Treatment centers must do everything they can to ensure patients are receiving the care they need, while also verifying that it can be obtained properly and legally. The best way to do that, if the appropriate units of care are being denied, is by appealing with medical necessity.
Defining Medical Necessity
First things first, let’s understand what medical necessity means. In simple terms, medical necessity refers to healthcare services or treatments that are deemed essential for the diagnosis, prevention, or treatment of a medical condition. It helps ensure that individuals receive appropriate and effective care, tailored to their specific needs.
Accurate Data Collection
The primary concern for most facilities is to ensure patients receive the treatment they need, every step of the way. Unfortunately, all too often insurance companies won’t provide enough care units to start those in recovery off on the right foot. For example, a facility may think five units of detox are necessary when a patient is first admitted, but the payer will only provide three units, in addition to 10 units of PHP care to begin post-detox. In these instances, treatment centers will often provide the five care units of detox they believe the patient requires, regardless of the amount the insurance company granted. The center will then bill the two extra days of detox they provided to the lower level of care (in this case, PHP), which costs the payer less.
While this dedication to care is admirable, one of the drawbacks of this practice is it creates the very data that makes payers believe they’ve approved the right amount in the first place. Many facilities blame insurance companies for not giving them the care units they need, but these same facilities are also providing them with faulty data that makes it appear, on paper, that they’re getting exactly what’s needed to treat a patient. It’s a vicious cycle that can only be broken by tenaciously appealing for medical necessity upon denial.
Here are six important factors that should be considered when thinking about appealing:
- Remain in Compliance
- Ensuring Quality Care
- Controlling Healthcare Costs
- Promoting Patient Safety
- Enhancing Health Outcomes
- Collaborative Decision-making
1. Remain In Compliance
Another problem to consider when engaging with this practice: is how can facilities possibly build an integrated electronic health record when they’re committing insurance fraud. Because make no mistake, that’s what they’re doing in this situation. If addiction recovery treatment centers aren’t providing the care they say they are, how will payers ever know what does or doesn’t work?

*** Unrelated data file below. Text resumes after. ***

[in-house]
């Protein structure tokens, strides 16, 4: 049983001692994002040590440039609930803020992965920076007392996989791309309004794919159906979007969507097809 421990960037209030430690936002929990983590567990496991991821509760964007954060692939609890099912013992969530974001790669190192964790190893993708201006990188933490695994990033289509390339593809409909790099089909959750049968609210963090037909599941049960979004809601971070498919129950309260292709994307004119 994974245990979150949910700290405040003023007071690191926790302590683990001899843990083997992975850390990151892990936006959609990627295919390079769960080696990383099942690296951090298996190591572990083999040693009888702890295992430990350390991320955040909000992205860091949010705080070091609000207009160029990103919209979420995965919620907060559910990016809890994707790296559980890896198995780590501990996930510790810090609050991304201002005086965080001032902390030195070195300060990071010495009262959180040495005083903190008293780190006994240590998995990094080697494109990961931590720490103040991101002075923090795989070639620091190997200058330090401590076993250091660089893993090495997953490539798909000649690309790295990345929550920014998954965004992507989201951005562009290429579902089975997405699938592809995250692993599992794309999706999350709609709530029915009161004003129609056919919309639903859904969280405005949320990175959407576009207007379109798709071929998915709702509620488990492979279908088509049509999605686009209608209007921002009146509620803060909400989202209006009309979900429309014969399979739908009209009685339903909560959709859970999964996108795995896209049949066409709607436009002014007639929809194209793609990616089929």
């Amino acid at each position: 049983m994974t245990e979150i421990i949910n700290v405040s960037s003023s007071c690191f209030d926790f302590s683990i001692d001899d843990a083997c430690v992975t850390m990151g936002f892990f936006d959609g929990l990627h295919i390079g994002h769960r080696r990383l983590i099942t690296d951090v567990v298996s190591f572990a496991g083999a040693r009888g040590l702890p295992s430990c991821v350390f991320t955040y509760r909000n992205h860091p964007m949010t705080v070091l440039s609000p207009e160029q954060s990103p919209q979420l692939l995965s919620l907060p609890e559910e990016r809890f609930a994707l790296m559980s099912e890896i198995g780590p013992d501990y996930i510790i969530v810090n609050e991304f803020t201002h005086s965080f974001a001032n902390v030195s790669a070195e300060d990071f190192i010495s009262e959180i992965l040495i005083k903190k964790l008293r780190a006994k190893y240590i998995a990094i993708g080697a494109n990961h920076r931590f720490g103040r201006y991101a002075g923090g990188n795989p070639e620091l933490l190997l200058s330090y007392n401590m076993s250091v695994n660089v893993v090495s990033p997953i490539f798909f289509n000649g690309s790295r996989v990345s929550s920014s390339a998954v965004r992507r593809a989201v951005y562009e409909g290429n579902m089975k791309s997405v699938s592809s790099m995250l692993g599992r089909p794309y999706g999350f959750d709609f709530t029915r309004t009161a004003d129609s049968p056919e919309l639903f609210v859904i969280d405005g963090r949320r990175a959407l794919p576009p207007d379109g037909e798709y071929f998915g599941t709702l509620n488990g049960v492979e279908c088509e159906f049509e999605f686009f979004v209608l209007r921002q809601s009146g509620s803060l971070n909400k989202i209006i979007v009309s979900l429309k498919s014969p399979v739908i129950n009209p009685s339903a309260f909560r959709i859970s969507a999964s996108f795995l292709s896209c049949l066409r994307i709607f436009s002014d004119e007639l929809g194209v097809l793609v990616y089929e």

Some treatment centers may argue they’re not committing fraud because they’re providing higher levels of care at lower rates. They’re not gaining anything, so why should they be punished? Many facilities also don’t understand how these practices impact their backend. If these care centers realized how they’re helping payers by basically saying they can get by with less, they would begin to see how they’ve been selling themselves short.
2. Ensuring Quality Care
Medical necessity acts as a compass that guides healthcare providers in delivering the right care at the right time. It helps prevent unnecessary procedures, tests, or treatments that may be costly, time-consuming, or even potentially harmful. By focusing on what is truly necessary, we can ensure that patients receive high-quality care without unnecessary hassles.
3. Controlling Healthcare Costs
While we all want the best possible care, it’s no secret that healthcare costs can skyrocket. Medical necessity plays a significant role in controlling these costs. Avoiding unnecessary procedures, tests, or treatments, helps reduce healthcare expenses for both individuals and insurance providers. This, in turn, helps make healthcare more accessible and affordable for everyone.
4. Promoting Patient Safety
One of the critical benefits of medical necessity is the focus on patient safety. Ensuring that only necessary and evidence-based treatments are provided, reduces the risk of adverse events or complications. This safeguards patients from unwanted side effects and increases their overall safety during medical interventions.
5. Enhancing Health Outcomes
Medical necessity is not just about avoiding unnecessary interventions; it also plays a vital role in improving health outcomes. By tailoring care to individual needs, it increases the chances of successful diagnosis, treatment, and prevention. This targeted approach maximizes the potential for positive health outcomes and empowers individuals to lead healthier lives.
6. Collaborative Decision-making
Medical necessity promotes collaborative decision-making between patients and healthcare providers. It encourages open conversations about treatment options, risks, and benefits. This shared decision-making process ensures that patients actively participate in their healthcare journey, making informed choices that align with their values and preferences.
So, why is medical necessity essential? It’s because it serves as a fundamental cornerstone for providing effective, safe, and cost-conscious healthcare. By focusing on what is truly necessary, we can improve health outcomes, control costs, and promote patient safety. It also empowers patients to be active participants in their care, fostering a collaborative healthcare system.
Remember, while medical necessity is crucial, it’s always important to consult with healthcare professionals to make informed decisions about your health. Stay curious, stay healthy, and always prioritize what’s truly necessary for your well-being!
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